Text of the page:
College coaches, ADs could be suspended for bad fan behavior under proposed Oregon House bill

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College coaches, ADs could be suspended for bad fan behavior under proposed Oregon House bill

A bill proposed in the Oregon state House is targeting fan behavior at college sporting events and would hold coaches and athletic directors accountable if fans act out. Under the proposed bill, coaches such as Dan Lanning, Jonathan Smith, Dana Altman and Scott Rueck and athletic directors such as Rob Mullens and Scott Barnes could face one-week suspensions if fans at Oregon or Oregon State games “engage in the use of derogatory or inappropriate names, insults, verbal assaults, profanity or ridicule in violation of equity focused policies.” Public universities in Oregon could also lose state grants, state scholarship money and support from the Oregon State Police if they fail to enact and enforce policies that address such language that occurs at school events, including sporting events, under . A state law regulating fan behavior in which college coaches and athletic directors would face suspensions would be unprecedented. As written, the bill does not address who is the arbiter of the fans’ behavior or if violators have to have an allegiance to a public university in the state, potentially creating an incentive for opposing fans to act egregiously and under the guise of being aligned with a state school in order to prompt suspensions against UO or OSU coaches and athletic directors.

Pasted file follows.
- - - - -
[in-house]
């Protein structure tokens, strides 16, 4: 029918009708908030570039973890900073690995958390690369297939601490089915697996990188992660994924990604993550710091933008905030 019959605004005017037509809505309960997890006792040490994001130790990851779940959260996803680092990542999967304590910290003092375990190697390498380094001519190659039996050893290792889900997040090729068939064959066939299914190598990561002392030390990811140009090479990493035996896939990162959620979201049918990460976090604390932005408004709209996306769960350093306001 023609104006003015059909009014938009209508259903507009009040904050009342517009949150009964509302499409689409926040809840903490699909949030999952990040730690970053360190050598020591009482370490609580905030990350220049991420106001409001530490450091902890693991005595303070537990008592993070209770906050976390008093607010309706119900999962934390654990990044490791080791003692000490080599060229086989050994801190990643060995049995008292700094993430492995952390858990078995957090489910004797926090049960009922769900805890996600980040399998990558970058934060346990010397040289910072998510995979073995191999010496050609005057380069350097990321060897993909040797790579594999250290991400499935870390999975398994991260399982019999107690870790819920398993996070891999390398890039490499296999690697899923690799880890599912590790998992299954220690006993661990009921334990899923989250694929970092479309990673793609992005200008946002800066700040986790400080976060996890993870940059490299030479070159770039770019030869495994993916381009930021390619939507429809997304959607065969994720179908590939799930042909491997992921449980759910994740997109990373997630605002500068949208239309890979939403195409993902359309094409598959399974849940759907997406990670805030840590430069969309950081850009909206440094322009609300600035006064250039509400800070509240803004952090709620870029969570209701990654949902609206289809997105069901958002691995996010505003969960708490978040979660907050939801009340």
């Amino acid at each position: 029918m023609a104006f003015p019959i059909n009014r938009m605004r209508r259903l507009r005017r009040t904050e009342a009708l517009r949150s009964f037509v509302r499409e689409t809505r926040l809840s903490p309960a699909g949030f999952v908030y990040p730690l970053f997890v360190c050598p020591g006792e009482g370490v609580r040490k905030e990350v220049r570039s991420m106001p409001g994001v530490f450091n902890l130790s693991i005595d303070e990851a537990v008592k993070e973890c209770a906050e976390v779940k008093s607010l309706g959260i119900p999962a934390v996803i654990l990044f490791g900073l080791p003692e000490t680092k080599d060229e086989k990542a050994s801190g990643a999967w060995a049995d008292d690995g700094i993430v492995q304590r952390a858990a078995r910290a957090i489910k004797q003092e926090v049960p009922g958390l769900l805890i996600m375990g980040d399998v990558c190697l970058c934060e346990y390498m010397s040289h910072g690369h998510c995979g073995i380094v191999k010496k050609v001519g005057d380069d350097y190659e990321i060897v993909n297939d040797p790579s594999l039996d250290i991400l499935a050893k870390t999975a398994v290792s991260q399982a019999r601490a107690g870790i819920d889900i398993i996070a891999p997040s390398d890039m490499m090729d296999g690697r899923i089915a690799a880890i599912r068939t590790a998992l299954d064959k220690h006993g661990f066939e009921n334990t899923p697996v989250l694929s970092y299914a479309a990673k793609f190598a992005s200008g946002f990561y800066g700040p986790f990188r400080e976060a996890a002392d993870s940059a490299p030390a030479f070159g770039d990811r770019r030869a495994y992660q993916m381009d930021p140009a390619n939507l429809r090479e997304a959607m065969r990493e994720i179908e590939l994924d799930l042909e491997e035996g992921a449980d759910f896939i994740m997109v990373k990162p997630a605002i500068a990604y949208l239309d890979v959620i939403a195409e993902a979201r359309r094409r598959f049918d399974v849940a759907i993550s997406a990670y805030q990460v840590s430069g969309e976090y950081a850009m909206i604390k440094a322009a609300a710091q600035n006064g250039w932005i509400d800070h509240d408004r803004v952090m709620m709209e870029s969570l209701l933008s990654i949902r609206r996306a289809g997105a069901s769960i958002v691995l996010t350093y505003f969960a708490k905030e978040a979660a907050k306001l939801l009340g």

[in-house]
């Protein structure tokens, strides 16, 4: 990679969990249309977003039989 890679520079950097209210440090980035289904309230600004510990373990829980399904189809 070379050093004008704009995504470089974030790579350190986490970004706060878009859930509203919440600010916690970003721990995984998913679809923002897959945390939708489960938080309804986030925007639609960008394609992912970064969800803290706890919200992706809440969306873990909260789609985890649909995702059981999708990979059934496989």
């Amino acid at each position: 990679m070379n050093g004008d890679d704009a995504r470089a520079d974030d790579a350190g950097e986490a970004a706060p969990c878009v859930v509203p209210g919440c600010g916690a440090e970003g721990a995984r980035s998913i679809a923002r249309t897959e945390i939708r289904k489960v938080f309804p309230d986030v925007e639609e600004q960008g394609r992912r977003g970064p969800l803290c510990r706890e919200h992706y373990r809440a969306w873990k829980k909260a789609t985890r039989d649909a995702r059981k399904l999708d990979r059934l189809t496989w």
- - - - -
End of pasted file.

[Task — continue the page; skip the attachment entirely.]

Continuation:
The bill, proposed by Rep. Janelle Bynum, D-Clackamas, would require public universities to maintain a “transparent complaint process” that has a reporting system for participants or the public to “make complaints about student, coach or spectator behavior,” according to the bill. Schools would have to respond to those complaints within 48 hours, attempt to resolve them within 30 days, develop and implement a “system of sanctions against students, coaches and spectators” if a complaint is verified and conduct an annual survey of students “to understand and respond to potential violations of equity focused policies.” Additionally, the bill would require all athletic department employees to receive training related to these policies. A work session for the bill, which is supported by the Oregon Student Association, has been called for March 28 at 3 p.

m. The bill proposal comes in response to the from a small number of students at Autzen Stadium during Oregon’s football game against BYU last September. The University of Oregon and the Pit Crew, Oregon’s student section, , which was condemned by then-Oregon Gov. Kate Brown, Utah Gov. Spencer Cox and then-interim UO president Patrick Phillips.

Mullens and Lanning also apologized and condemned the incident. In a letter supporting the bill, Bynum, whose son Ellis is a walk-on running back at Oregon, says the proposal “does not strive to create a strict regimen to regulate and take the fun out of college sports.” “As the proud mother of an Oregon Duck football player, I appreciate how college sports can cultivate great leaders and teach them skills that will serve them for the rest of their lives,” Bynum wrote. “However, I’ve also heard horror stories from players, coaches, and staff about out-of-control behavior from student sections and fans that provides nothing productive.” The bill is marked as emergency legislation and would go into effect upon passage and apply beginning with the 2023-24 academic year.

Via spokespeople, Mullens and Barnes each did not immediately respond to requests for comment on HB 2472.

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